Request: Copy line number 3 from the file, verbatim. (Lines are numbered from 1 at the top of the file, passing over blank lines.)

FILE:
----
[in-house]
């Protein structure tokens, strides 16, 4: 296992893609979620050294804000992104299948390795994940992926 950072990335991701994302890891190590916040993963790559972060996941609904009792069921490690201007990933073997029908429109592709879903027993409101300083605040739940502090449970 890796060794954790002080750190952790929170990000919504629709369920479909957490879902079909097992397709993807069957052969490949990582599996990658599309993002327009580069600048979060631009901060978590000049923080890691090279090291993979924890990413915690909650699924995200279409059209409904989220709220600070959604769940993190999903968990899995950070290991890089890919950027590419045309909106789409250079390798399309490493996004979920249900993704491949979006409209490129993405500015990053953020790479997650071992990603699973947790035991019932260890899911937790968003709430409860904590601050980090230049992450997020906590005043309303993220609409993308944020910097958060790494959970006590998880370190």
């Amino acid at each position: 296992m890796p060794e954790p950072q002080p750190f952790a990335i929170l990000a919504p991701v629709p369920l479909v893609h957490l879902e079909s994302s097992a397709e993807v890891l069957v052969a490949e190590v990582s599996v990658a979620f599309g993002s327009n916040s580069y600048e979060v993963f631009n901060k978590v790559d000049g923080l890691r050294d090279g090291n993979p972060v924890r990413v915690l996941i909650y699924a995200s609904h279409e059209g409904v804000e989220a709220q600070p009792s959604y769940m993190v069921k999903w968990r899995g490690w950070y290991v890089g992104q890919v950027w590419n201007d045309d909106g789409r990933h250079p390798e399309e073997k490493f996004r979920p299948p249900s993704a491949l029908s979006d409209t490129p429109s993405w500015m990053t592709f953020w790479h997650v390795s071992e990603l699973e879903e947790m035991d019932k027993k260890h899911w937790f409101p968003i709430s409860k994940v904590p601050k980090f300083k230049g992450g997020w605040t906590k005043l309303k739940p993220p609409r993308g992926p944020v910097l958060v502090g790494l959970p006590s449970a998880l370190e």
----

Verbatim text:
């Amino acid at each position: 296992m890796p060794e954790p950072q002080p750190f952790a990335i929170l990000a919504p991701v629709p369920l479909v893609h957490l879902e079909s994302s097992a397709e993807v890891l069957v052969a490949e190590v990582s599996v990658a979620f599309g993002s327009n916040s580069y600048e979060v993963f631009n901060k978590v790559d000049g923080l890691r050294d090279g090291n993979p972060v924890r990413v915690l996941i909650y699924a995200s609904h279409e059209g409904v804000e989220a709220q600070p009792s959604y769940m993190v069921k999903w968990r899995g490690w950070y290991v890089g992104q890919v950027w590419n201007d045309d909106g789409r990933h250079p390798e399309e073997k490493f996004r979920p299948p249900s993704a491949l029908s979006d409209t490129p429109s993405w500015m990053t592709f953020w790479h997650v390795s071992e990603l699973e879903e947790m035991d019932k027993k260890h899911w937790f409101p968003i709430s409860k994940v904590p601050k980090f300083k230049g992450g997020w605040t906590k005043l309303k739940p993220p609409r993308g992926p944020v910097l958060v502090g790494l959970p006590s449970a998880l370190e």